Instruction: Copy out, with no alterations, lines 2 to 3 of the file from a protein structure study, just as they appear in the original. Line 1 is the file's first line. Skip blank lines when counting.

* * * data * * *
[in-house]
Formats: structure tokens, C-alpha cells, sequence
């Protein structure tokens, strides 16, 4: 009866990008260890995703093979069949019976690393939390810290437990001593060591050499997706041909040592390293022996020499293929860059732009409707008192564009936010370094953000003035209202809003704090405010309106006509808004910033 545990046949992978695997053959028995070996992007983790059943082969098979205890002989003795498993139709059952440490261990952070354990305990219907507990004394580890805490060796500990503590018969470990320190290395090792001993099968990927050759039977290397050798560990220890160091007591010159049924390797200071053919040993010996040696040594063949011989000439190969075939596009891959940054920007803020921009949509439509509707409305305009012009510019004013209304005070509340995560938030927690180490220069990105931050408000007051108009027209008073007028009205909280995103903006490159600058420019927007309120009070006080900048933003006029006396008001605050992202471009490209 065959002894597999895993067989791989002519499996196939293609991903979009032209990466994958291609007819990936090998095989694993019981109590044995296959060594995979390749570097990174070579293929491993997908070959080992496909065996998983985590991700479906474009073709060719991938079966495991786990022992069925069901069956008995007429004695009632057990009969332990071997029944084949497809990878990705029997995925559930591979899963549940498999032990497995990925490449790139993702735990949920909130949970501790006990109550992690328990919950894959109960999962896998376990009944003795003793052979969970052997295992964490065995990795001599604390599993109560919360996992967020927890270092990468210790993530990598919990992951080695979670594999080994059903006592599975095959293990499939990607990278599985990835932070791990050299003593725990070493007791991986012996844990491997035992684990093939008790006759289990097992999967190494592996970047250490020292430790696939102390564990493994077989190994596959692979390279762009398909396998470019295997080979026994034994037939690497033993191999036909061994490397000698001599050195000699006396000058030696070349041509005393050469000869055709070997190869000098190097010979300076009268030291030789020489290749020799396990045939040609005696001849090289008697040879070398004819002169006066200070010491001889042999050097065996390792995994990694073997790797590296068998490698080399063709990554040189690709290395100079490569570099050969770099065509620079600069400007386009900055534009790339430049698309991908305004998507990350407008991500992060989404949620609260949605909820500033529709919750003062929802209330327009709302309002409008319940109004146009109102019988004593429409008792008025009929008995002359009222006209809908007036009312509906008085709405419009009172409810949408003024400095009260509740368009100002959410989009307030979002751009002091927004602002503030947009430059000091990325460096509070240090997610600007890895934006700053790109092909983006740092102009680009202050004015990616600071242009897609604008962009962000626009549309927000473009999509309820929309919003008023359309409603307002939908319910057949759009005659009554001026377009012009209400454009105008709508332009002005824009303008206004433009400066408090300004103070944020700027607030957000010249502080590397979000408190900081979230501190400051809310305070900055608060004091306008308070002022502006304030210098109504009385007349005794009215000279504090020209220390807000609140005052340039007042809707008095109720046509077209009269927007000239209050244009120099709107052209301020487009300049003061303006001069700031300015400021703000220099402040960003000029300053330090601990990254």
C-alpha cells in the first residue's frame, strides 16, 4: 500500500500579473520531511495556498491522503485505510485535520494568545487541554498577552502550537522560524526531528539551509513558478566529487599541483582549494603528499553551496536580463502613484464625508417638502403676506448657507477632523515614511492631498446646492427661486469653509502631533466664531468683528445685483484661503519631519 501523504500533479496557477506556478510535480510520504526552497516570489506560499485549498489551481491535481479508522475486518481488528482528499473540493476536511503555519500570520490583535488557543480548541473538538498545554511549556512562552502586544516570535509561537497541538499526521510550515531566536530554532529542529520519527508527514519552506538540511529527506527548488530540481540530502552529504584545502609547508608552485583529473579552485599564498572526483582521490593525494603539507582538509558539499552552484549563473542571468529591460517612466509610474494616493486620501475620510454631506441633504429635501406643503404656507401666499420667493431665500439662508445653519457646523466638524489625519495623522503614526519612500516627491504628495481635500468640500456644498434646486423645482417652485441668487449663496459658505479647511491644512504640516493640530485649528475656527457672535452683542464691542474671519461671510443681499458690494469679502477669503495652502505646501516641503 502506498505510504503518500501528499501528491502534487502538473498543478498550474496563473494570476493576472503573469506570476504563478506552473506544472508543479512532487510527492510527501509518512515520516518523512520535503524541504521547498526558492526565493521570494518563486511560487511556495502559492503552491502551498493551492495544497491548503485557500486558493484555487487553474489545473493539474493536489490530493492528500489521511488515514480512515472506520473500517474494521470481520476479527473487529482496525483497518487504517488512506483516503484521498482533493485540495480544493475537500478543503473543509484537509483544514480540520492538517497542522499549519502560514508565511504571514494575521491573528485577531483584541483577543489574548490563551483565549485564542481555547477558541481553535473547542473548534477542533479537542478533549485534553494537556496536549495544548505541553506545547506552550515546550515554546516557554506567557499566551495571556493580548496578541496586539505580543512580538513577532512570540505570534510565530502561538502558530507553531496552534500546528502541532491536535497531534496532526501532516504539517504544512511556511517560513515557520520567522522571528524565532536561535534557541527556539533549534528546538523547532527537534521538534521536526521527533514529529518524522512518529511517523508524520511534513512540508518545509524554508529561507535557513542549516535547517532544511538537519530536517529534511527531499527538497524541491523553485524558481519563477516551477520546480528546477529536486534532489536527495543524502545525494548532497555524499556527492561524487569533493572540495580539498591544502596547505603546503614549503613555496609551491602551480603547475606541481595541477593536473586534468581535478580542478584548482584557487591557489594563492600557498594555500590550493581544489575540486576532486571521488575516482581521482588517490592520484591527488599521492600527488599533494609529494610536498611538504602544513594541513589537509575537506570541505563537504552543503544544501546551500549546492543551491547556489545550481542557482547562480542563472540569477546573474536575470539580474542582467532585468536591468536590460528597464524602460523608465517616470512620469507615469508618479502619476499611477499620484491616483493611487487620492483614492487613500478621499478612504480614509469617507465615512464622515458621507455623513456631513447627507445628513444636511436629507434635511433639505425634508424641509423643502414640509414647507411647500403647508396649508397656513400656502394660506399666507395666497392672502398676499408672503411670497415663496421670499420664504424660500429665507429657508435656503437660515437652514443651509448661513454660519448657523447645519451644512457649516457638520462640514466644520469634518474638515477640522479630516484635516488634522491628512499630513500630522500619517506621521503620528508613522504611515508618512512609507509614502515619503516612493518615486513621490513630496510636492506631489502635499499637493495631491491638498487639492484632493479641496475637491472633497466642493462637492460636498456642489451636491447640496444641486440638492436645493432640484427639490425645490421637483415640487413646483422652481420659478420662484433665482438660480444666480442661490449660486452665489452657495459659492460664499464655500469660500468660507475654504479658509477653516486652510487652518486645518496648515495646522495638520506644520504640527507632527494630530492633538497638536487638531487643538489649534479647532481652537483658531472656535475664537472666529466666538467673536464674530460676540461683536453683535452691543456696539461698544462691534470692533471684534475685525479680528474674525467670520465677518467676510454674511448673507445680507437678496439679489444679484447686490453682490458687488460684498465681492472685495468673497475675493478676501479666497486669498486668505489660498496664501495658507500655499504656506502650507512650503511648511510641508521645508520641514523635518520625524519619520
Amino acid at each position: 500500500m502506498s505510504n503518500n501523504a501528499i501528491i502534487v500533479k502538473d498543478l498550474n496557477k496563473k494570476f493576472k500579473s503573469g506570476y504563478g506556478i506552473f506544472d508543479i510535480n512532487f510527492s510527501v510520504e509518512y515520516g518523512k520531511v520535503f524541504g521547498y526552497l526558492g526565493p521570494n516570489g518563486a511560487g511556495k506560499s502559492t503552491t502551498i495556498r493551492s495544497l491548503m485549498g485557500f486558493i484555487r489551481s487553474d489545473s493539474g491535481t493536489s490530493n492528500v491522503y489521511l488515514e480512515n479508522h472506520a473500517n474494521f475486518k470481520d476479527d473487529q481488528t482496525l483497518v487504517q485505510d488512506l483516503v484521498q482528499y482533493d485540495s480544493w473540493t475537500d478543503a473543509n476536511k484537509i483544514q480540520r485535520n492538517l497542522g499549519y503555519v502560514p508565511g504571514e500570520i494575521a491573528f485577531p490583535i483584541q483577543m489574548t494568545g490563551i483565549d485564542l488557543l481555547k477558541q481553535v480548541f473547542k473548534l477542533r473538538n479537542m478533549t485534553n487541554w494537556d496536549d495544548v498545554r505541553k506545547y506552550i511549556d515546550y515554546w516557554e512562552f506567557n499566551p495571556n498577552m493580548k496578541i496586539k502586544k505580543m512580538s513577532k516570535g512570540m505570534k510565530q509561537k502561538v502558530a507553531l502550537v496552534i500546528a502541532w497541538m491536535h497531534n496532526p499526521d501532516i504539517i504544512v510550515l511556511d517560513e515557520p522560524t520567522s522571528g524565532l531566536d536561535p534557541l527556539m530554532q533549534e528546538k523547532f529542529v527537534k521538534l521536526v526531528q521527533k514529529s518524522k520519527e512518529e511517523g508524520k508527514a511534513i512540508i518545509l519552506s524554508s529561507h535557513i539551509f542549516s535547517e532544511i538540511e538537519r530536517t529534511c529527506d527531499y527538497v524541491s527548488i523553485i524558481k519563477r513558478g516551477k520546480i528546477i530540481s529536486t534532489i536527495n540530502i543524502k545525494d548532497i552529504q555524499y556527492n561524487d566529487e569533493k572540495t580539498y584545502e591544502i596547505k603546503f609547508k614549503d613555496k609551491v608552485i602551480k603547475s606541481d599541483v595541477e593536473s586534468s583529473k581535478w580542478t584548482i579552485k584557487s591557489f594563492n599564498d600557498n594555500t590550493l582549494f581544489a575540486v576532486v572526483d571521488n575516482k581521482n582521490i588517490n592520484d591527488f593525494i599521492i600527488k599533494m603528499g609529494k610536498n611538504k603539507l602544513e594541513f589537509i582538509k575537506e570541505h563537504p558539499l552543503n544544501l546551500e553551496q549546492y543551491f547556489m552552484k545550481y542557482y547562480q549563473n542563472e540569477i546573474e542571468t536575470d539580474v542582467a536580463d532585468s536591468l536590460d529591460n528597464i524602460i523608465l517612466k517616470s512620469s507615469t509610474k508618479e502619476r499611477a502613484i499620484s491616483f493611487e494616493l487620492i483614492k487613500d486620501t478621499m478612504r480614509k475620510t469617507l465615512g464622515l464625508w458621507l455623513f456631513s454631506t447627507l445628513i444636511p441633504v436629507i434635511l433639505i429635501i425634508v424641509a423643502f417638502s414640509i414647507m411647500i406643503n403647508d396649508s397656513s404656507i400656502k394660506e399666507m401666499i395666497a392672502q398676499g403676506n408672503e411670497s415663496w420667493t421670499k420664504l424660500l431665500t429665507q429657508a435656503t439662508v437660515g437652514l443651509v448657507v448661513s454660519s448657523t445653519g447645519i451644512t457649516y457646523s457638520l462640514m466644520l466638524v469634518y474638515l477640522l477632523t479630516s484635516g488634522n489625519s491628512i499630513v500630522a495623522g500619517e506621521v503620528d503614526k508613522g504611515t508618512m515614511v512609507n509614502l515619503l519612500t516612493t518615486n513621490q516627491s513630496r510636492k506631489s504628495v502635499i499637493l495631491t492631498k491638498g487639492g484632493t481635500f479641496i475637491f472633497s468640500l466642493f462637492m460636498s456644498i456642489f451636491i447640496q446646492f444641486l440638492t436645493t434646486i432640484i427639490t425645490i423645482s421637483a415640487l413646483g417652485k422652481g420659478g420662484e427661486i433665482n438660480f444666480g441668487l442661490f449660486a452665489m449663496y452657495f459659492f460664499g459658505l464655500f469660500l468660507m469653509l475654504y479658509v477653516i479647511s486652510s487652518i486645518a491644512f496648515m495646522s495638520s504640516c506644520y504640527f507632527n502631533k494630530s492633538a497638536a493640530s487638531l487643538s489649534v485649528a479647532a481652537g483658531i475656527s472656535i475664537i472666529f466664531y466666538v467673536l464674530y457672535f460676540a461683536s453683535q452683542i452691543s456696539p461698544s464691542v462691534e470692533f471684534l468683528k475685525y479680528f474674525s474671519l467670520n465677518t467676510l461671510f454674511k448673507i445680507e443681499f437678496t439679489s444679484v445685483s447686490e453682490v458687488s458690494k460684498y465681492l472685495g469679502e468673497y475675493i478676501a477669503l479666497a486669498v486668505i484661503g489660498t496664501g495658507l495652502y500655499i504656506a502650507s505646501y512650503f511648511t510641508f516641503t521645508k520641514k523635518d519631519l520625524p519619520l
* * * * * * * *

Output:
Formats: structure tokens, C-alpha cells, sequence
């Protein structure tokens, strides 16, 4: 009866990008260890995703093979069949019976690393939390810290437990001593060591050499997706041909040592390293022996020499293929860059732009409707008192564009936010370094953000003035209202809003704090405010309106006509808004910033 545990046949992978695997053959028995070996992007983790059943082969098979205890002989003795498993139709059952440490261990952070354990305990219907507990004394580890805490060796500990503590018969470990320190290395090792001993099968990927050759039977290397050798560990220890160091007591010159049924390797200071053919040993010996040696040594063949011989000439190969075939596009891959940054920007803020921009949509439509509707409305305009012009510019004013209304005070509340995560938030927690180490220069990105931050408000007051108009027209008073007028009205909280995103903006490159600058420019927007309120009070006080900048933003006029006396008001605050992202471009490209 065959002894597999895993067989791989002519499996196939293609991903979009032209990466994958291609007819990936090998095989694993019981109590044995296959060594995979390749570097990174070579293929491993997908070959080992496909065996998983985590991700479906474009073709060719991938079966495991786990022992069925069901069956008995007429004695009632057990009969332990071997029944084949497809990878990705029997995925559930591979899963549940498999032990497995990925490449790139993702735990949920909130949970501790006990109550992690328990919950894959109960999962896998376990009944003795003793052979969970052997295992964490065995990795001599604390599993109560919360996992967020927890270092990468210790993530990598919990992951080695979670594999080994059903006592599975095959293990499939990607990278599985990835932070791990050299003593725990070493007791991986012996844990491997035992684990093939008790006759289990097992999967190494592996970047250490020292430790696939102390564990493994077989190994596959692979390279762009398909396998470019295997080979026994034994037939690497033993191999036909061994490397000698001599050195000699006396000058030696070349041509005393050469000869055709070997190869000098190097010979300076009268030291030789020489290749020799396990045939040609005696001849090289008697040879070398004819002169006066200070010491001889042999050097065996390792995994990694073997790797590296068998490698080399063709990554040189690709290395100079490569570099050969770099065509620079600069400007386009900055534009790339430049698309991908305004998507990350407008991500992060989404949620609260949605909820500033529709919750003062929802209330327009709302309002409008319940109004146009109102019988004593429409008792008025009929008995002359009222006209809908007036009312509906008085709405419009009172409810949408003024400095009260509740368009100002959410989009307030979002751009002091927004602002503030947009430059000091990325460096509070240090997610600007890895934006700053790109092909983006740092102009680009202050004015990616600071242009897609604008962009962000626009549309927000473009999509309820929309919003008023359309409603307002939908319910057949759009005659009554001026377009012009209400454009105008709508332009002005824009303008206004433009400066408090300004103070944020700027607030957000010249502080590397979000408190900081979230501190400051809310305070900055608060004091306008308070002022502006304030210098109504009385007349005794009215000279504090020209220390807000609140005052340039007042809707008095109720046509077209009269927007000239209050244009120099709107052209301020487009300049003061303006001069700031300015400021703000220099402040960003000029300053330090601990990254």